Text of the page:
Your comment about taking extra screen space is a problem I pointed out about making the names longer. Since most names are MSC to LSC (most significant character to least significant character) it's very easy to end up having to increase the width of the display to see all the characters. If the file name field is wide enough I foresee:
I'd say 512 characters might do it, because none of these will be abbreviated.
And then there will be demand that each feature in each model have that as a pre-fix so that at the top assy they can be more easily identified, is what a system admin concerned with appearance over function might say, because they don't like seeing "CSYS0" on the screen and not immediately knowing which component it belongs to.
A lot of times those super long, underscore separated fikle names are gneerated by the software doing the export becasue it has been programmed to add the date at the end, company name at the beginning, etc.
There is NO reason that when you import a file like that that it cannot be renamed before you do the import into a reasonable length file name. Users have imported STEP files and end up with P10xxx.prt component names becasue the software doesn't have a name for that component on import. Then you start getting into name conflicts as another user imports another file and Creo doesn't know that P010008,prt is already taken. Then Windchill complains that te part already exists and If lucky the second user does not foorce an override causing the first assembly to now have a wrong component.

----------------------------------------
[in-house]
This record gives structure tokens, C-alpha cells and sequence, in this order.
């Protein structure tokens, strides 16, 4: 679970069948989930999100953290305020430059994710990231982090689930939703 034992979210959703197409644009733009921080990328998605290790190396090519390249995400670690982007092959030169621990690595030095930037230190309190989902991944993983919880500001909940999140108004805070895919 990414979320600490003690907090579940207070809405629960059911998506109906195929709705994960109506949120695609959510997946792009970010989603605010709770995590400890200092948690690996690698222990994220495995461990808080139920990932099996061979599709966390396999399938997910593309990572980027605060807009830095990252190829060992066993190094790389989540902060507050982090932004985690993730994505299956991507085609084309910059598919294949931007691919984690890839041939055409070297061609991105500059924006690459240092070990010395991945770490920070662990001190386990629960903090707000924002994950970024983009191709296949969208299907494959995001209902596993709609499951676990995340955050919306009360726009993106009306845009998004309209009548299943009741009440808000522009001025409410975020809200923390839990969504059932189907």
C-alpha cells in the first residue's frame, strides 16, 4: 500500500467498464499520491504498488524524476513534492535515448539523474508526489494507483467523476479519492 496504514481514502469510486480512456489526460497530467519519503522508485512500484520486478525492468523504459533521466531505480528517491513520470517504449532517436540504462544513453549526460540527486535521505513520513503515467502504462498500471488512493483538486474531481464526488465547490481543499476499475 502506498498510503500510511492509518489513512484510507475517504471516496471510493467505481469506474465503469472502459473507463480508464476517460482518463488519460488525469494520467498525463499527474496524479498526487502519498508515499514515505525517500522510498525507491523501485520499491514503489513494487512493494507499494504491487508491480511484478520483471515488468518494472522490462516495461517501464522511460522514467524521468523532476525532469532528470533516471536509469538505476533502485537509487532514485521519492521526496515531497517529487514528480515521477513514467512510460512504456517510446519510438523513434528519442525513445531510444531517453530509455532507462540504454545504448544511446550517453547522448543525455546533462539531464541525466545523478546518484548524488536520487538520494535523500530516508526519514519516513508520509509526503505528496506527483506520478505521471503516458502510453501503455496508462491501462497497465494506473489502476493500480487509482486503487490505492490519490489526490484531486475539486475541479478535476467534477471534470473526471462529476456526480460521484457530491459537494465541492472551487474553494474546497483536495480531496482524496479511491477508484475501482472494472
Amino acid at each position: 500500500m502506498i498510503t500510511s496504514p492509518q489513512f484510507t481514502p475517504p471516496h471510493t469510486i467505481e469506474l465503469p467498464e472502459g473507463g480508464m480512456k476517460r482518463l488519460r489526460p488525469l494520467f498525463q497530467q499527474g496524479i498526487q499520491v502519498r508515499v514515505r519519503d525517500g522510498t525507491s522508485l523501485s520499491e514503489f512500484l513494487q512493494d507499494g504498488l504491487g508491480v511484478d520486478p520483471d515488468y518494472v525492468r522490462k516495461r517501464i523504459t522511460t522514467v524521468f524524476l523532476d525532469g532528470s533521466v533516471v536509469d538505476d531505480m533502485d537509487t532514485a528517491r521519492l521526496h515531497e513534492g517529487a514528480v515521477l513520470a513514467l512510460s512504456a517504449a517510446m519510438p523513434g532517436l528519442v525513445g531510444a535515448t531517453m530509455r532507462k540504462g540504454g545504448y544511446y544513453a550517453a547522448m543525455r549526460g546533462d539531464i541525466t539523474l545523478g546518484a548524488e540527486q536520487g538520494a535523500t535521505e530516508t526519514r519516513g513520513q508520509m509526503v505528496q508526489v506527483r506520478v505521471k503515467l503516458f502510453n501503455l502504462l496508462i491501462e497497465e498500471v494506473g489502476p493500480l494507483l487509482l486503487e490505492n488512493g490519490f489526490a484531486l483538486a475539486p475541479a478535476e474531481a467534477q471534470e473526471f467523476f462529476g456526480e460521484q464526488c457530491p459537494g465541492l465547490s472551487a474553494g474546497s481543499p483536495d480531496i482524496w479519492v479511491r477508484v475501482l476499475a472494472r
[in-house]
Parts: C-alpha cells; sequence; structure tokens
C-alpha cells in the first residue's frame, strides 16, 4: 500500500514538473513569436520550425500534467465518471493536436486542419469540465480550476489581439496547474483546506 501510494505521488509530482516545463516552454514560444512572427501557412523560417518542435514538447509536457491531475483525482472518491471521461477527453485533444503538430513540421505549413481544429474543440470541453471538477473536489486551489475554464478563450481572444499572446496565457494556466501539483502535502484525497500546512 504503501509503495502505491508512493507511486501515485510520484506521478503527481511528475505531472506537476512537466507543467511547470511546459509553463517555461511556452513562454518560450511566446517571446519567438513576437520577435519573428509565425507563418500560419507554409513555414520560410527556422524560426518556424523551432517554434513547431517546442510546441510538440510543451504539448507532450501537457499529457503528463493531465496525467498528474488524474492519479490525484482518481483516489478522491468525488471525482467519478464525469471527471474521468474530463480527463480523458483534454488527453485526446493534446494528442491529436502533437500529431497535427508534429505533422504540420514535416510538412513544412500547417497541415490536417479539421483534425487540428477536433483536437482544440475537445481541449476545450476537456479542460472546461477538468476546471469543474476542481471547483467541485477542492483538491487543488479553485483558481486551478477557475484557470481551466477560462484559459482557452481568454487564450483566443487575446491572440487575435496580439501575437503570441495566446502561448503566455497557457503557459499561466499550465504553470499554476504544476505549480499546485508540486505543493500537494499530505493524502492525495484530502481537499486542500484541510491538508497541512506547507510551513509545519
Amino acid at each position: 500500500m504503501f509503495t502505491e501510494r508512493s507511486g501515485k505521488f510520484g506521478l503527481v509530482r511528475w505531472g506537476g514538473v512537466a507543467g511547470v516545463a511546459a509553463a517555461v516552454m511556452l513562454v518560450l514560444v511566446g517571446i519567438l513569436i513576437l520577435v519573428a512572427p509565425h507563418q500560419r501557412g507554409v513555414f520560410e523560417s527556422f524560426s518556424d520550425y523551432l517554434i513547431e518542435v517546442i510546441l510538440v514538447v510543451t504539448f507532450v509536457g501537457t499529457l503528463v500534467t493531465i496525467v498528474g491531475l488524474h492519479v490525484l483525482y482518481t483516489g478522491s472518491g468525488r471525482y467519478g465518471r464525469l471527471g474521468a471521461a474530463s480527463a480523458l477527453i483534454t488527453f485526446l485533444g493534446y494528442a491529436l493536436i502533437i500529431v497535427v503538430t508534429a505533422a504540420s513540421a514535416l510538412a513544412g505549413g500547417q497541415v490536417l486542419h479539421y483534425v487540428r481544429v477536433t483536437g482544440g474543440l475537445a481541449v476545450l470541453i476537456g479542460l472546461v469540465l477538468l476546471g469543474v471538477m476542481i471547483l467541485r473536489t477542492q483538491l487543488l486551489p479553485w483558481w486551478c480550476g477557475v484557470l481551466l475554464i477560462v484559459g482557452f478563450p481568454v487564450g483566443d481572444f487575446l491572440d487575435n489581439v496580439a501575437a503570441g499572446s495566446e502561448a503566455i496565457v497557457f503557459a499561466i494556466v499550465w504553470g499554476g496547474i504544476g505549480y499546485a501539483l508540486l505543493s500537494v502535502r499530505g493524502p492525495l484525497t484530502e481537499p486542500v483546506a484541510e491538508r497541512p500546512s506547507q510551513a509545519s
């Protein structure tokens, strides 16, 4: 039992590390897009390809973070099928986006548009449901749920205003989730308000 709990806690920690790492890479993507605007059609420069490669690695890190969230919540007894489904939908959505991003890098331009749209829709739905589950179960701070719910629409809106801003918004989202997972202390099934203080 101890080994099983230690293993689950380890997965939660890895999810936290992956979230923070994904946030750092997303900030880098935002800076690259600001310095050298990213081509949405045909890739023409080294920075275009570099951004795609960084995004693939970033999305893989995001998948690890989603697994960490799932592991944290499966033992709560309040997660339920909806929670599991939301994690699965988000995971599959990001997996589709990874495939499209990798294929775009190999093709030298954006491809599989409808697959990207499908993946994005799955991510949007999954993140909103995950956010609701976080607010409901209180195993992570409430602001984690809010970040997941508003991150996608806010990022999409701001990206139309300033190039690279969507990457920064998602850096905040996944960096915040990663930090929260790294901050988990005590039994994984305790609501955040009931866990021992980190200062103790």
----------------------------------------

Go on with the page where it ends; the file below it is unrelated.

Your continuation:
I wholeheartedly concur...
This functional change could hardly be called an enhancement or improvement... it's an essential necessity. This "CREO IDEA" is over 5 years old. While some creo uses don't find the file name length a hindrance, many of us have a need to identify parts, assemblies, and drawings with sensible and practical names. While this is a testament to the variety of uses of creo, the length of file names should not be a limitation to those of us who would benefit by this capability. 15 years ago, 31 characters was enough to discern between parts and assemblies developed for a few clients. Now, with thousands of clients, and hundreds of thousands of distinct parts that would more easily be understood with meaningful file names, this has become a limitation of productivity and profitability, especially while trying to compete with other growing contemporary CAD providers.
It is obvious, from the Replies, that CREO is used in a vast variety of implementations. Not everybody needs the capability to use long, or even descriptive filenames for CREO files... but a great many do. And just because a computer file name could be 255 characters long (there are other limitations - because of file path), doesn't mean that the use of the longest file name possible is practical, or sensible. Anybody who wants to could still use the default short incremental file names... just please give me the contemporary tool of sufficiently long file names (maybe 50 or 55 characters would suffice for the next 10 years or so - and still leave 200 characters for the path), so that I can be descriptive when I have the need. There are occasions when sufficiently descriptive file names simply makes it easier to be productive, and competitive. If it wasn't for descriptive names, msn.com would still have to be identified by 184.108.40.206 (yes - there are already website names that exceed 31 characters and are reasonably descriptive - look it up). And I still name files in my documents directory something meaningful to me, even though I don't have 10,000 files in there.